Psychoanalysis is a strange and mysterious practice. In his new book, Ian Parker offers insights into his own experiences, first as trainee then as analyst, the common assumptions about psychoanalysis which can be so misleading, as well as a map of the key debates in the field today.
Beginning with his own history, at first avoiding psychoanalysis before training as a Lacanian, Parker moves on to explore the wider historical development of clinical practice, making an argument for the importance of language, culture and history in this process. The book offers commentary on the key schools of thought, and how they manifest in the practice of psychoanalysis in different regions around the world.
Psychoanalysis, Clinic and Context will be of great value to practitioners and social theorists who want to know how psychoanalytic ideas play out in training and the clinic, for trainees and students of psychoanalysis or psychoanalytic psychotherapy, and for the general reader who wants to know what psychoanalysis is and how it works.
Table of Contents
Introduction: Psychoanalysis is not what you think
1 Science: Avoiding analysis of the mind
2 Sex: Avoiding analysis of the body
3 Schisms: Avoiding analytic politics
4 Teaching: Avoiding analytic practice
5 Society: Engaging with the British Tradition
6 Conversations: Taking care of health
7 Therapy: Closer encounters
8 Research: Studying and experiencing
9 Training: In Group Analysis
10 Personal: Training analysis
11 Diagnosis: Clinical structures
12 Supervision: Confession and confidentiality
13 Enlightenment: Second nature in Brazil
14 Trauma: Truth and reconciliation
15 Theory: Žižek, culture and the clinic
16 Identification: Laibach and the state
17 Japan: A limit case for analysis
18 Queer: From Russia with love
19 Islam: Faith in Freud
20 Transference: Ethics in action
Ian Parker is a psychoanalyst in Manchester, UK, Honorary Professorial Research Fellow at the University of Manchester, Secretary of Manchester Psychoanalytic Matrix, and President of the College of Psychoanalysts, UK.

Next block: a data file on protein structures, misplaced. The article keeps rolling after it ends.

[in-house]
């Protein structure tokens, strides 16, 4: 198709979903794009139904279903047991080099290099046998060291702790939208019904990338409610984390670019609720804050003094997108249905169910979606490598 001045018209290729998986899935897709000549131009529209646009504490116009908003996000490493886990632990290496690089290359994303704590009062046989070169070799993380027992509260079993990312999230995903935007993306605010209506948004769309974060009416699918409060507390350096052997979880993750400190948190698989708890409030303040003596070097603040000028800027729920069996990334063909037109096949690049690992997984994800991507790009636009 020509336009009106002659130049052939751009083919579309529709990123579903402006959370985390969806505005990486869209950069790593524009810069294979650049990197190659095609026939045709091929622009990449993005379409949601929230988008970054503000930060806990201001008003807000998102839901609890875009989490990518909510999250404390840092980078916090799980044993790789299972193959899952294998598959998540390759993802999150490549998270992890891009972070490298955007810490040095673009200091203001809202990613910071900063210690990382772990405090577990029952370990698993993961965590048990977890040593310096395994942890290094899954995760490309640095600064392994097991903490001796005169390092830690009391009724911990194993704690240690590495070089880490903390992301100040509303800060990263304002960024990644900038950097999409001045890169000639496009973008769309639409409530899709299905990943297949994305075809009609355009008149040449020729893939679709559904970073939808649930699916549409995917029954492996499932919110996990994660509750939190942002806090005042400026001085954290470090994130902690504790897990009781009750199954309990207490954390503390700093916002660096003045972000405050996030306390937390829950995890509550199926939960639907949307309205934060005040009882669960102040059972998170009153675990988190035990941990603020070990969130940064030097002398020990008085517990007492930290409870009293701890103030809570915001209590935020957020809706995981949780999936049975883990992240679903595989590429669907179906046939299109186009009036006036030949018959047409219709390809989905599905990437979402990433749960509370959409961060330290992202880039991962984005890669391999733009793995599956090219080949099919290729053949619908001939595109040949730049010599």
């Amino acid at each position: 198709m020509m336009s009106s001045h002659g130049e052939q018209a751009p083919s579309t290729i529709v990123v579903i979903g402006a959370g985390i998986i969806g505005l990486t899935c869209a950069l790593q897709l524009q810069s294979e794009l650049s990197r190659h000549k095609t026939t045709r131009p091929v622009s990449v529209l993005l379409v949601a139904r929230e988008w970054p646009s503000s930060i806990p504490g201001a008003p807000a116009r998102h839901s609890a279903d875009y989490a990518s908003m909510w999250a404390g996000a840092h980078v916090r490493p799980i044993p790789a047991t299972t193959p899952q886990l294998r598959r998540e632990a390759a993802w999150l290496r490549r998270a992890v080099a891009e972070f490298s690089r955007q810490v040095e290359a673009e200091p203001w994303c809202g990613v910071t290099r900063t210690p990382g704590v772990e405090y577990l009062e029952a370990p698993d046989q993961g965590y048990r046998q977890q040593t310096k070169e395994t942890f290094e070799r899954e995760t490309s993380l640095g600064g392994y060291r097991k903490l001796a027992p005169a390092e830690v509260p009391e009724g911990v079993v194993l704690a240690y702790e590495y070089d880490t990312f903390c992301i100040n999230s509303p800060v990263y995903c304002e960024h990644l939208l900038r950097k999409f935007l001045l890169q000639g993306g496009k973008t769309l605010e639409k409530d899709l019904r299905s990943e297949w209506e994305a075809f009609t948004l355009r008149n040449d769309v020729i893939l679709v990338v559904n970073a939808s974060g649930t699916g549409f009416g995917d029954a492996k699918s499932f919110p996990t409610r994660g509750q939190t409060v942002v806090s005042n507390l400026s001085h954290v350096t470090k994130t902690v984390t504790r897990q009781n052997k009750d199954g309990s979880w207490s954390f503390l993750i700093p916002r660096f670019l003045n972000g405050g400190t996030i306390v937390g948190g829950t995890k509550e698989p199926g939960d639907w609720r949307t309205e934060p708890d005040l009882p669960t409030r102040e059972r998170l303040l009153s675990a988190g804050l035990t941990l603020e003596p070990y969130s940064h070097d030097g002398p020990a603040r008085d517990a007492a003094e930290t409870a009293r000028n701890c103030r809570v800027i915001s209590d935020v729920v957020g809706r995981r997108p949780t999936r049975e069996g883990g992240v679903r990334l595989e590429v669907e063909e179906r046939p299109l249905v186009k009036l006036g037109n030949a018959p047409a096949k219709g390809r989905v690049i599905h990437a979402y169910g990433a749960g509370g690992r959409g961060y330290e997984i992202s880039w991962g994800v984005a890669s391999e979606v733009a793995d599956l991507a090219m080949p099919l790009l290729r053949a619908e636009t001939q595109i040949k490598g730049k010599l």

"Professor Ian Parker, a significant intellectual, has much to teach us. This remarkably frank memoir – captivatingly written – will provide a very helpful insight into so many aspects of psychoanalysis – both its attractions and, even, its occasional repulsions." --Professor Brett Kahr, Senior Fellow at the Tavistock Institute of Medical Psychology, London
"Ian Parker’s wide-ranging discussion of psychoanalysis in international contexts is dazzling in approach, tonality, and themes and presents readers with a history of the problems of response and change. Parker gives us a new approach to the psychoanalytic field through his longstanding development and this is a major contribution." –Professor Deborah Britzman, FRSC, York University, Canada
"From his student years, Ian Parker began searching for alternatives to the shortcomings of mainstream psychology, and this book is the riveting story of how he grappled with the complex diversities of psychoanalytic thought, eventually becoming a Lacanian analyst himself. Parker’s erudite and pellucid prose makes this essential reading for anyone pondering the persisting potential and possible pitfalls of deploying psychoanalytic narratives, especially in political contexts, as he takes us on rollicking journeys through Brazil, Korea, Russia and Japan, while debating with queer theory, Judaism and Islam along the way." --Professor Lynne Segal, Birkbeck, author, Radical Happiness: Moments of Collective Joy